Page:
* The next blog will appear on Tuesday April 13th, 2010.

Tuesday, March 16, 2010

Staying Away From the Talking Cure

By Kevin Murphy
Psychoanalytic Psychotherapist,
Dublin, Ireland.

As I was saying last week, there are reasons why people should not do psychotherapy. And while it may seem counterproductive for a psychotherapist to say so, I am outlining some of those reasons in order to help people who do choose to enter into therapy to do so with a greater sense of purpose. Last week I mentioned the concepts of relationship, commitment and change that are inherent in the process. I said that if people had difficulty with any of these areas then it might be a good idea for them not to do therapy.
This week I wanted to look at an often overlooked area: speech. It might seem like an obvious thing to say but psychotherapy is a talking therapy. The phrase comes from Freud who essentially invented it and it has been taken on since then in many other forms of therapy. But as the name suggests, the talking cure, as it was known in Freud’s time, is about, well, talking.
It is always interesting to notice how many people do not do much talking in their lives. Naturally we can’t go around talking about how we feel to total strangers. Even friends and family can get tired listening to us if we talk too much about ourselves. But, as an exercise, try and notice next time you opt to say nothing when there is something important you want to say to people you know well and you would otherwise be comfortable speaking to.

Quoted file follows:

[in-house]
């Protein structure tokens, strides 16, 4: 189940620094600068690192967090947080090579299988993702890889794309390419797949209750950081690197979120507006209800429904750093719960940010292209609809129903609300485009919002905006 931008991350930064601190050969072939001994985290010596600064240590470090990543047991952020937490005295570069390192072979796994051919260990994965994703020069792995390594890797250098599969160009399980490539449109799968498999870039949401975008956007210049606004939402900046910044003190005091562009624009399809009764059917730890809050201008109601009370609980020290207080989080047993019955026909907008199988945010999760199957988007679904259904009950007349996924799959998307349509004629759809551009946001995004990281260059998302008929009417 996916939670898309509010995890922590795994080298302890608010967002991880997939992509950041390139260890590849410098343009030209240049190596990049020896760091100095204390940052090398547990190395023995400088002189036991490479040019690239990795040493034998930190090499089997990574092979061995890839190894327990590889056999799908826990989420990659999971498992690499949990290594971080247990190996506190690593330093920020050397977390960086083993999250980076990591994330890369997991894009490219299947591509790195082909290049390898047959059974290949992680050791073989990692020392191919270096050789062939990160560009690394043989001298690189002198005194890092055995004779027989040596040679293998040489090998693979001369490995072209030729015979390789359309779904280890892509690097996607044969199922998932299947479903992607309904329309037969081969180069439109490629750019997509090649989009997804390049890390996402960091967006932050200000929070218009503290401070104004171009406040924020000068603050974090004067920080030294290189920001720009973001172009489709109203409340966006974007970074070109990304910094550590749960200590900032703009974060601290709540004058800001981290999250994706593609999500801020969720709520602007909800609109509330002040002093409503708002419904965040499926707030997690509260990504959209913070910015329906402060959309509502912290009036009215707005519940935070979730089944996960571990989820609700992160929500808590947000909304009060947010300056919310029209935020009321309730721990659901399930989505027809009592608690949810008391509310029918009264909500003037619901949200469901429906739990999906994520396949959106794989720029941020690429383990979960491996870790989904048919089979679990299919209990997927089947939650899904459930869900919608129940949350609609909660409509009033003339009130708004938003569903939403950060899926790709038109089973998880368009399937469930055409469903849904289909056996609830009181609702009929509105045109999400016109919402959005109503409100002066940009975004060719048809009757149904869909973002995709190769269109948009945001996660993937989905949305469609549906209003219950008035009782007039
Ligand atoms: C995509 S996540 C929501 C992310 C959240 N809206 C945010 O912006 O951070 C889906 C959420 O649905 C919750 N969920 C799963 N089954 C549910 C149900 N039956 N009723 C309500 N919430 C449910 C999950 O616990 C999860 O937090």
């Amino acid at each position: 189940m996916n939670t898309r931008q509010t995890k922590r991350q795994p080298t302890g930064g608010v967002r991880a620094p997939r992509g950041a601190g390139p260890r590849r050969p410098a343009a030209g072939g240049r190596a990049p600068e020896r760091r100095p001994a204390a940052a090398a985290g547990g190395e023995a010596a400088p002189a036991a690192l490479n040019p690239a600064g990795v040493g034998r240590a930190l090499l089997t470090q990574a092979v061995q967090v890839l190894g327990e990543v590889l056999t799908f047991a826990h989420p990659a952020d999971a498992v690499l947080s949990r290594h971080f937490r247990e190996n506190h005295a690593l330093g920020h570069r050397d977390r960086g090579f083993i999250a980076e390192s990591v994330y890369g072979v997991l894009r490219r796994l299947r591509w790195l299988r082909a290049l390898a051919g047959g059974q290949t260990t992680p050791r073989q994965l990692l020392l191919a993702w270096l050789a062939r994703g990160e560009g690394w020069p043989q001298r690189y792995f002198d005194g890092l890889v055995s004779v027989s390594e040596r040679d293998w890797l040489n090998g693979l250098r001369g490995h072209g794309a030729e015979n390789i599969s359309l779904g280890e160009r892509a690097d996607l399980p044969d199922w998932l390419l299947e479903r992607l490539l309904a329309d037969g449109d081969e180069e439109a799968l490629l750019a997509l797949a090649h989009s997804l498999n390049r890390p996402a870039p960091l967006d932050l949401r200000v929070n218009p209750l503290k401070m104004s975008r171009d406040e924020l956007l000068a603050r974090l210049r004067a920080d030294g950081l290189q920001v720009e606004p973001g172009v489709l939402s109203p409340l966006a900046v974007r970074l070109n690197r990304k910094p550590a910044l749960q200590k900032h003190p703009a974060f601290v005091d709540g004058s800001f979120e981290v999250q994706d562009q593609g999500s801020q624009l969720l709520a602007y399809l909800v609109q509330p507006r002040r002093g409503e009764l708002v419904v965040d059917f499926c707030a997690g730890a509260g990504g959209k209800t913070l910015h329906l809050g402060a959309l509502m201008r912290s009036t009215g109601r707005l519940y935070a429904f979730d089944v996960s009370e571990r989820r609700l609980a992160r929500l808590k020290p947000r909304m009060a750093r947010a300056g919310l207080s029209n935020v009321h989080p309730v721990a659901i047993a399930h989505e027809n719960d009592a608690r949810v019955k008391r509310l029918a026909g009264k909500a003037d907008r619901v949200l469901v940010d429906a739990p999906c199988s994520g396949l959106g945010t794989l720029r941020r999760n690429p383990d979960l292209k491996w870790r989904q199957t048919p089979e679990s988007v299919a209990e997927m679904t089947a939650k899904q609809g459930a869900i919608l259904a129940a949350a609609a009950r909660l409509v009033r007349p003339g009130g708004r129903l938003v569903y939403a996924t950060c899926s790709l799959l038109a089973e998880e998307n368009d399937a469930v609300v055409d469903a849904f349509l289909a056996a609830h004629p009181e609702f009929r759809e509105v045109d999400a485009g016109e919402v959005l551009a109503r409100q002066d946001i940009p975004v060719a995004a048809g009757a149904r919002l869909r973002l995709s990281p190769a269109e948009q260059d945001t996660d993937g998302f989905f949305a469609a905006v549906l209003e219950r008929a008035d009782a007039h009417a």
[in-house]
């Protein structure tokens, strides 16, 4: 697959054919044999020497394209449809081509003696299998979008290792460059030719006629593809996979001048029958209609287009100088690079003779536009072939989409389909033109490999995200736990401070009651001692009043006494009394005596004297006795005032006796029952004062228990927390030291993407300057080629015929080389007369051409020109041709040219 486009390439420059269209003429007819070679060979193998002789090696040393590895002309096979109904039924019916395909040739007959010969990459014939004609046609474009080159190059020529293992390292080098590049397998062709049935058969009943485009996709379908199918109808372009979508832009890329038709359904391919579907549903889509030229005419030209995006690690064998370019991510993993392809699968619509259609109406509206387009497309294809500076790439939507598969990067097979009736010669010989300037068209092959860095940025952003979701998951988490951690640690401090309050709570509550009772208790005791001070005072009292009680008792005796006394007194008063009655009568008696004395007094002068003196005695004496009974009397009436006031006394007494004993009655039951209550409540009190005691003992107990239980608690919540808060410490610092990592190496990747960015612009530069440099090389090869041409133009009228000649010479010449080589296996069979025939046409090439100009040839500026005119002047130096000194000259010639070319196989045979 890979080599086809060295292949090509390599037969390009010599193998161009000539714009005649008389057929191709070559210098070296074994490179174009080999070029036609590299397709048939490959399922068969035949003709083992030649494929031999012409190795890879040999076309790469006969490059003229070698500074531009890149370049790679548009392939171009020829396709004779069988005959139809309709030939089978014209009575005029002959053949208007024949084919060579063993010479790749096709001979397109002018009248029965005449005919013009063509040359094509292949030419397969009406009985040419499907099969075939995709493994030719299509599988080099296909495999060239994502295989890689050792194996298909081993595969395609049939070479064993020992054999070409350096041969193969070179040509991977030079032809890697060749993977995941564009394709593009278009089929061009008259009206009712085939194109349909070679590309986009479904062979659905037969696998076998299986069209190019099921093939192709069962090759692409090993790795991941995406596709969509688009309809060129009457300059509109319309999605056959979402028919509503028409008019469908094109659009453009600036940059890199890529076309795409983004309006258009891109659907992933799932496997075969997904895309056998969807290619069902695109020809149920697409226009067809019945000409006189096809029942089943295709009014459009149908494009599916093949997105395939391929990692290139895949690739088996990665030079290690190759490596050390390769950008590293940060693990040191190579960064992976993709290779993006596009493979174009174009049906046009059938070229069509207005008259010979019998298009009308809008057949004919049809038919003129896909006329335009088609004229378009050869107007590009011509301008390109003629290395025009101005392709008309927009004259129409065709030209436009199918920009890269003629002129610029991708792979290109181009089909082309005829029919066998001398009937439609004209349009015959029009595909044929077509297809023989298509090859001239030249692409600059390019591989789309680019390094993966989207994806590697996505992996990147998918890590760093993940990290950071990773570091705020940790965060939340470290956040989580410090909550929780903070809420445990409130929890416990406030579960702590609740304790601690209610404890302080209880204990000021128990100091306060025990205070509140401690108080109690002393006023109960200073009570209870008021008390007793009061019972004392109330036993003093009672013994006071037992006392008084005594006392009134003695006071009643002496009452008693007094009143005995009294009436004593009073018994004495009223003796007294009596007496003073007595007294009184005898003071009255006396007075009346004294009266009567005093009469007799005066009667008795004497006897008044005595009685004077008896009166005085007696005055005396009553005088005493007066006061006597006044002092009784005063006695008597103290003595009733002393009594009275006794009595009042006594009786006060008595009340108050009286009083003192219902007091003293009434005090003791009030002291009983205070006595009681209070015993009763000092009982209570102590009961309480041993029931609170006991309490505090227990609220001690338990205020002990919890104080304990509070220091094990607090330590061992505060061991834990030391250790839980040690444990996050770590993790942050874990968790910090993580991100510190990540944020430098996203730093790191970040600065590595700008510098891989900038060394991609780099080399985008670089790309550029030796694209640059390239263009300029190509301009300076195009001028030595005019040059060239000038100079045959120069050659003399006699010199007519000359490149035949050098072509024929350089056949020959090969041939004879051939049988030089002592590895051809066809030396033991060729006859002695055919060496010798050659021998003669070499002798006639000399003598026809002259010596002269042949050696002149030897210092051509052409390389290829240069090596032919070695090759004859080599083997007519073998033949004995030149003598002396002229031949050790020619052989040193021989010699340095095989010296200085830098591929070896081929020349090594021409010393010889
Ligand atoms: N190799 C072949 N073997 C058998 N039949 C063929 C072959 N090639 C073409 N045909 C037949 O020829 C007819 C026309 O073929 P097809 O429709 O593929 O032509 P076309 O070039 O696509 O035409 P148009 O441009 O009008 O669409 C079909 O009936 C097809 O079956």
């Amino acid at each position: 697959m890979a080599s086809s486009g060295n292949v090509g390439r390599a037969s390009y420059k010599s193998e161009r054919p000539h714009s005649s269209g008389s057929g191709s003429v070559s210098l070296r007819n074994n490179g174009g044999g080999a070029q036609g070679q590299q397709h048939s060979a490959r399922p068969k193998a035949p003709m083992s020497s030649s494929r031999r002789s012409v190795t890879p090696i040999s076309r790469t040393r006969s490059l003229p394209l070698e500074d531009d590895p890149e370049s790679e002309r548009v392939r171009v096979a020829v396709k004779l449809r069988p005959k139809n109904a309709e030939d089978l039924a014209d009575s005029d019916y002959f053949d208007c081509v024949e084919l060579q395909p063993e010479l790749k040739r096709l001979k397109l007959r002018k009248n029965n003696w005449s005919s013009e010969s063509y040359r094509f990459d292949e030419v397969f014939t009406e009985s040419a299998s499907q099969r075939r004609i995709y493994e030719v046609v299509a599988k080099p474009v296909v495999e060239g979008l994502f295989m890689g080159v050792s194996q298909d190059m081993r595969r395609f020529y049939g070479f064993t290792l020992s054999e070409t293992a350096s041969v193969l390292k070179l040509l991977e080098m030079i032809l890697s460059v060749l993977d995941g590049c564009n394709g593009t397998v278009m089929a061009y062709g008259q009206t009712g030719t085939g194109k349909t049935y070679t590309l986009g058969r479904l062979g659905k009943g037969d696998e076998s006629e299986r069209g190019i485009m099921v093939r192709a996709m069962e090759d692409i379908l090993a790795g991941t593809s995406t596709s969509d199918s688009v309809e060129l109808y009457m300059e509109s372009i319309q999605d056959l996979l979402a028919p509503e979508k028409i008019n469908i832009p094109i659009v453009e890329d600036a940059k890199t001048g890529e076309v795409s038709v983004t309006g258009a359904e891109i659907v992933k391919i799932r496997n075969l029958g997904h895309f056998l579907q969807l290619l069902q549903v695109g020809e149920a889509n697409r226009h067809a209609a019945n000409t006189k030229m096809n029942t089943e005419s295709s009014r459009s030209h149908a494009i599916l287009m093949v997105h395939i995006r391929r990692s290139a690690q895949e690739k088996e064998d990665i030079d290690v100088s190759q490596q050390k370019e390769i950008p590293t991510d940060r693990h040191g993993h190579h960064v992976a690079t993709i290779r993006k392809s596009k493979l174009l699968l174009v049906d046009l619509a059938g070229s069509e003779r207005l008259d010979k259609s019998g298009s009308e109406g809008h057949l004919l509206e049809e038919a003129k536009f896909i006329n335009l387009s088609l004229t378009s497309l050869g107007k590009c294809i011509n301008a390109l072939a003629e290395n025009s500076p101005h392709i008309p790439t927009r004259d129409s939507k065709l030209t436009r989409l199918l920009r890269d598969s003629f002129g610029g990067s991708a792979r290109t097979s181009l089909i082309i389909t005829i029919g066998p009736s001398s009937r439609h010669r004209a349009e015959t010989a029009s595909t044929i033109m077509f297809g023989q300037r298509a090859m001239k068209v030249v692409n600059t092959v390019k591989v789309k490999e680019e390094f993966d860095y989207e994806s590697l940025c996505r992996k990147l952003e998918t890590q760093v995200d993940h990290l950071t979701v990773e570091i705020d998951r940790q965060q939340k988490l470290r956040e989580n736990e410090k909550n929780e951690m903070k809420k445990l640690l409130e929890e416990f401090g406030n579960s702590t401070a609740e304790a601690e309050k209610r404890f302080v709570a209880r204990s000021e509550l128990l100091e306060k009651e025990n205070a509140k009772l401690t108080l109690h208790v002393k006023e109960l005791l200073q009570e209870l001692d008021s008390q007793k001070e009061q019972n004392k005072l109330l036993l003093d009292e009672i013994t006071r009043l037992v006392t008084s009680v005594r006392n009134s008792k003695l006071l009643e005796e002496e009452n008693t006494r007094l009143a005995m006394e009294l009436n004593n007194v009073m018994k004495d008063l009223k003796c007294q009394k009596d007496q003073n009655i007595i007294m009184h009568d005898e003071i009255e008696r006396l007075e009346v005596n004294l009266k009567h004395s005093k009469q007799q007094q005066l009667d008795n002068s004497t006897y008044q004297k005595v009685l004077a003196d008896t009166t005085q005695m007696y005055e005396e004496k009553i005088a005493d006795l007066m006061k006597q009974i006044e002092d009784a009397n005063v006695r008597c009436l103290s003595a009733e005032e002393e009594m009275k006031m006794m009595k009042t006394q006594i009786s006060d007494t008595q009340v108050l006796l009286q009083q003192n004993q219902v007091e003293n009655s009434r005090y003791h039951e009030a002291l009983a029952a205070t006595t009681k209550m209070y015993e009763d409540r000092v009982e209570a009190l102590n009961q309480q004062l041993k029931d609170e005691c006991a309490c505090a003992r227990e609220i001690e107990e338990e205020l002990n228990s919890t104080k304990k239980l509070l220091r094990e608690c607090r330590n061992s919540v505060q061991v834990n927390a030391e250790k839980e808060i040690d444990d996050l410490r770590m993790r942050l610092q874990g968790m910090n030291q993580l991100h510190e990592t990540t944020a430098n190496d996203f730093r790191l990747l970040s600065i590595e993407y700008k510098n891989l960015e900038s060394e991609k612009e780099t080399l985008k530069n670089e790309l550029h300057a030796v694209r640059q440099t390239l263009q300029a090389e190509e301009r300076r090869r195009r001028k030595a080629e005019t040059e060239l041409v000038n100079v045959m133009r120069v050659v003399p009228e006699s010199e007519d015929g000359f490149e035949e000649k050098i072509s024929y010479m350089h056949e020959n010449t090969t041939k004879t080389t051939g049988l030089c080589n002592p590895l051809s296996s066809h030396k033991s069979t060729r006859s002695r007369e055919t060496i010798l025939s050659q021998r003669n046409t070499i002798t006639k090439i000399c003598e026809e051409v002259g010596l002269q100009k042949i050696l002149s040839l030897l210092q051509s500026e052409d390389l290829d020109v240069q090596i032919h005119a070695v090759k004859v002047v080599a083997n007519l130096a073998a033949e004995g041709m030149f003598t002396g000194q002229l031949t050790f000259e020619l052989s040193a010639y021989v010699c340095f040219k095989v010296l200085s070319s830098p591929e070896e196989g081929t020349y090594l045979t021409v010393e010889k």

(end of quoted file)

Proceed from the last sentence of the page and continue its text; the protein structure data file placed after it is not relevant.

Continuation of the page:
The art of speaking, at least from a therapeutic point of view, is not about knowing exactly what you want to say or having the words to describe deep or complicated ideas about ourselves. The first thing people are asked to do in psychoanalytic psychotherapy is to simply talk about the first thing that comes to mind. We are not referring to buried things, or deep things, or complicated things, or meaningful things. We are simply referring to whatever is foremost on one’s mind.